Bulk of Iraq Reconstruction Monies 'Will Come From Iraqis,' Rumsfeld Says
By Gerry J. Gilmore
American Forces Press Service
WASHINGTON, Oct. 2, 2003 The American taxpayer will not have to foot the entire bill for rebuilding post-Saddam Iraq, Defense Secretary Donald H. Rumsfeld said here today.
The $20 billion for Iraqi security and reconstruction contained within President Bush's $87 billion supplemental budget proposal for fiscal 2004 now before Congress "is not intended to cover all of Iraq's needs," Rumsfeld noted to reporters at a Pentagon press conference.
"The bulk of the funds for Iraq's reconstruction will come from Iraqis," explained Rumsfeld, who was accompanied at the briefing by Air Force Gen. Richard B. Myers, chairman of the Joint Chiefs of Staff.
Iraqis will pay for the rebuilding of their country, the defense secretary noted, through oil revenues, recovered assets, international trade, direct foreign investments and contributions from the international community.
In fact, Secretary of State Colin Powell told reporters at the Foreign Press Center here earlier today that an international donors conference for Iraq reconstruction is on track to be held Oct. 23-24 in Madrid.
"We're in touch with all our friends and allies now, encouraging everyone to make as large a contribution as they can," Powell said. "The World Bank will be giving its estimate out. We've asked for $20 billion on top of the monies we've already spent.
"I wouldn't expect that the international community could match that number," Powell continued, "but we hope they will do the best they can."
Rumsfeld told reporters at the Pentagon that Iraqi oil revenues alone are projected to reach as much as $20 billion annually in a few years -- dependent upon infrastructure improvements.
However, "today Iraq is not generating anywhere near enough income to provide for its own security or to get on a path of self reliance without some help," the defense secretary declared.
The $20 billion within the president's proposal will be used for repairs and upgrades to Iraq's electric and water systems, security projects, "plus some other items," Rumsfeld explained.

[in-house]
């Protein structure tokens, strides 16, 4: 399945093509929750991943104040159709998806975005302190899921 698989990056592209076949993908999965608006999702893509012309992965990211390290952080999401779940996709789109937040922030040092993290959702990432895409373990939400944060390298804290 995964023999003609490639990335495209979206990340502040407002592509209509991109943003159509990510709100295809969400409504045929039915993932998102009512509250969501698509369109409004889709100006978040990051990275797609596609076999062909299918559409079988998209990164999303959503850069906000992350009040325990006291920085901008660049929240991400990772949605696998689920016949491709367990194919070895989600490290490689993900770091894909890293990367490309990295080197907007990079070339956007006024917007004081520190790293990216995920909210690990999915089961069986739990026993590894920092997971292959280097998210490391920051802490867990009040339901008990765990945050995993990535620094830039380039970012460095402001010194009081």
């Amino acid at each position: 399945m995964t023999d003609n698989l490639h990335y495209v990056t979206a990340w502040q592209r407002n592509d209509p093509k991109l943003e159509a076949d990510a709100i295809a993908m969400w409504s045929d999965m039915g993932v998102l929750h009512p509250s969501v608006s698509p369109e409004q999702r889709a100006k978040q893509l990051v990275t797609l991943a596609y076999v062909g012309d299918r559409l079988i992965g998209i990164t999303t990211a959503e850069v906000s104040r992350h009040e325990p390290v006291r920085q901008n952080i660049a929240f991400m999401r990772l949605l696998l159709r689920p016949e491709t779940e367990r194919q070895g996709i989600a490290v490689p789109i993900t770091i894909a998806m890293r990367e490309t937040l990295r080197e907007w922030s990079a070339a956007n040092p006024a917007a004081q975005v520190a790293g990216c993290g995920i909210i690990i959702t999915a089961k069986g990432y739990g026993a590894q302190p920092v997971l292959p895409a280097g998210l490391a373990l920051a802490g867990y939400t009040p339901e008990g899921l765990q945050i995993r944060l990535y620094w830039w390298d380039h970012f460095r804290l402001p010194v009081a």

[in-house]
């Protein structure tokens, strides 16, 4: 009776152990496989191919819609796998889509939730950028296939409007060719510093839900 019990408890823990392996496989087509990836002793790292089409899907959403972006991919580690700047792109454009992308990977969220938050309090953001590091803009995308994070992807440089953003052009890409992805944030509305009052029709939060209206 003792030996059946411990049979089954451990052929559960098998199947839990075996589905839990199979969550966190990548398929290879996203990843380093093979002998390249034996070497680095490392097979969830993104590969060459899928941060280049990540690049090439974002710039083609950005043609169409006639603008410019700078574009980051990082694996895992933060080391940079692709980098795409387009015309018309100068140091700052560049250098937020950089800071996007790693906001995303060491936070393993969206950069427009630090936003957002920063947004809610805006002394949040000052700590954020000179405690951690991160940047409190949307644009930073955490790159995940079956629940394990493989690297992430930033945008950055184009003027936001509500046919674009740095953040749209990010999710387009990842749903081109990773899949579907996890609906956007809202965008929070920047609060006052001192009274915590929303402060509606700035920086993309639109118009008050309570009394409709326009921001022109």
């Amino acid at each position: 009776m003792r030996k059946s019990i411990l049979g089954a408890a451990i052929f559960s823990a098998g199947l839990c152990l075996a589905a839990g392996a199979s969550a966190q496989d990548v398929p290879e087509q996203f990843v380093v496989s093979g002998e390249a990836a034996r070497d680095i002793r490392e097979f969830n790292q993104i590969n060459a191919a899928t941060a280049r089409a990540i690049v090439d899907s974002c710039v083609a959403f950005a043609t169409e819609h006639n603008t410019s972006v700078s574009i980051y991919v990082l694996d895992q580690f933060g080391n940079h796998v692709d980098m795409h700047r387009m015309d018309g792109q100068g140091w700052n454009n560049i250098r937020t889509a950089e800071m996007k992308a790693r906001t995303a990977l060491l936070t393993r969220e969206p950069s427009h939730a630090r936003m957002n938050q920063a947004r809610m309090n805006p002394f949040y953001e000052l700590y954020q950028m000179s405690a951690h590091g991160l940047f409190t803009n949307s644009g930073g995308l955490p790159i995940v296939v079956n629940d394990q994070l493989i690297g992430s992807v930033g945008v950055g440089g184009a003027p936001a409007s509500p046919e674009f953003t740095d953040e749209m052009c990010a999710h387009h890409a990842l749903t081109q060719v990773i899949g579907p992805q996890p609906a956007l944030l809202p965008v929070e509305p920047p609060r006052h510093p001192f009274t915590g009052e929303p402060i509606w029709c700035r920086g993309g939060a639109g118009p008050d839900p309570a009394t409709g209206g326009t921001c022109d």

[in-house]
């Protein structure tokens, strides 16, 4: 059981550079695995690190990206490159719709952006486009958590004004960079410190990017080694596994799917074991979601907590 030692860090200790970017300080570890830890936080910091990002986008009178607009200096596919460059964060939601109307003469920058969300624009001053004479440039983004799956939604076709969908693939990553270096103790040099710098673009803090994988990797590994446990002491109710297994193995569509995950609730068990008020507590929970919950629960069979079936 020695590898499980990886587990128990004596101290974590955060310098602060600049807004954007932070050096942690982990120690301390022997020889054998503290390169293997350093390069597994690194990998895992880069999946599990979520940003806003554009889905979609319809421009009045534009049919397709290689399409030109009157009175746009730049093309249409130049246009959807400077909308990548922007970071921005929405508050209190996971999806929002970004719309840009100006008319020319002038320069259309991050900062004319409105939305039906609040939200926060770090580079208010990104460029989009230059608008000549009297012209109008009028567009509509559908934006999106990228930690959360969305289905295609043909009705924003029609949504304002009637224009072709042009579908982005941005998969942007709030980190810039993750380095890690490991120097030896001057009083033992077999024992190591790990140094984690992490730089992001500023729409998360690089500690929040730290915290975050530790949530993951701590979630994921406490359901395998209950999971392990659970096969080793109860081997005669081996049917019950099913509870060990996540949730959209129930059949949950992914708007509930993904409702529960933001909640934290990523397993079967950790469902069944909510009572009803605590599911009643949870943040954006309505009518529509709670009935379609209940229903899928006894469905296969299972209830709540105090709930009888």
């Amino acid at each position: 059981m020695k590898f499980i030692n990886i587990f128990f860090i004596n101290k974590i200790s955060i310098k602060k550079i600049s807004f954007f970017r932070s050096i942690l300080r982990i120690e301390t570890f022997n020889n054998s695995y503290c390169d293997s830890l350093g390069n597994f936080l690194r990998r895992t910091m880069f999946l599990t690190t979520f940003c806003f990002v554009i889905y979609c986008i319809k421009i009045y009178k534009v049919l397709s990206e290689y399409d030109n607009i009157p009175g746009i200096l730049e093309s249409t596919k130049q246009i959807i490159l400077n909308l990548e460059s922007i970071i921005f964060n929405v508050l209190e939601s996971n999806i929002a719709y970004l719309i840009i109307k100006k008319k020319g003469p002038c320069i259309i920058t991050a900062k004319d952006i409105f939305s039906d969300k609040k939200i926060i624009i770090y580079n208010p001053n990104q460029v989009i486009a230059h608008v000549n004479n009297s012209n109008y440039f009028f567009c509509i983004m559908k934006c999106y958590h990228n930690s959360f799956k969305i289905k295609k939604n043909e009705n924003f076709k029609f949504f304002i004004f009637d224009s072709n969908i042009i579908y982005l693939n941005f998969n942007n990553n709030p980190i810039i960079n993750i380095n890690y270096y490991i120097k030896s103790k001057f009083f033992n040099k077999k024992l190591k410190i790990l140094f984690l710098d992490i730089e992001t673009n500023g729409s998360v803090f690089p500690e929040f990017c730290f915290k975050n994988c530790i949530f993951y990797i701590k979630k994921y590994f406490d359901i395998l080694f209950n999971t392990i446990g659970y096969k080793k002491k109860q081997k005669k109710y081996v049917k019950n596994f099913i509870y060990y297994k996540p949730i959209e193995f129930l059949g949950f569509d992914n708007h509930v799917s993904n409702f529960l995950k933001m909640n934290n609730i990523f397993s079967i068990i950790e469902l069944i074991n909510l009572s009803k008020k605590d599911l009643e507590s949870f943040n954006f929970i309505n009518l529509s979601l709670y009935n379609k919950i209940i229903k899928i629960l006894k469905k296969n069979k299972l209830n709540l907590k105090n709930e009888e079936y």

Myers noted that "every piece" of the president's proposed $87 billion supplemental budget "adds to the security of Iraq."
While U.S. and coalition forces and Iraqis taking on responsibilities in the country continue to face challenges in post-Saddam Iraq -- to include fending off attacks by remaining regime loyalists and radical Islamic insurgents -- Myers asserted "numerous successes" have been achieved in Iraq since the end of major combat operations was declared May 1.
For example, the general noted, power production in Iraq increased to 3,900 megawatts on Sept. 30, up from 3,300 megawatts of electricity produced at the end of August.
Today, Iraqis can choose from among 160 different newspapers to get their news, Myers pointed out, as well as from radio and television outlets.
And "Iraqi citizens are turning in former regime loyalists who are working against the future of Iraq," the general noted.
More and more Iraqis, he continued, are providing U.S. and coalition officials with tips being used to thwart subversive activities.
Iraqi women, the general pointed out, "now have free access to all university courses for the first time."
Medical care continues to improve across Iraq, Myers said, noting that now "every hospital in Baghdad is open."
U.S. and coalition forces continue to conduct antisubversive operations in Iraq, Myers reported. On Oct. 1 he noted that a patrol wounded, chased and captured two anticoalition individuals in the Baghdad area who were planning to fire a mortar.
Myers noted that a search of the individuals' nearby neighborhood hideout uncovered 12 other Iraqis. And, the general continued, two trucks filled with rockets were found along nearby side streets, including a detonation device and two more individuals.
On Oct. 1 the first call was made from Mosul to Baghdad using the restored fiber-optic telephone network, Myers said.
Border security has improved in recent weeks, Myers reported, especially along Iraq's western border with Syria, where foreign terrorists have been suspected of crossing into Iraq.
And in conjunction with U.S and coalition forces, Iraqis are protecting the country's oil infrastructure, the general noted.
"The sooner the Iraqis can defend their own people and generate revenue," Rumsfeld pointed out, "the sooner they will be self-reliant and not dependent on either foreign troops or international assistance."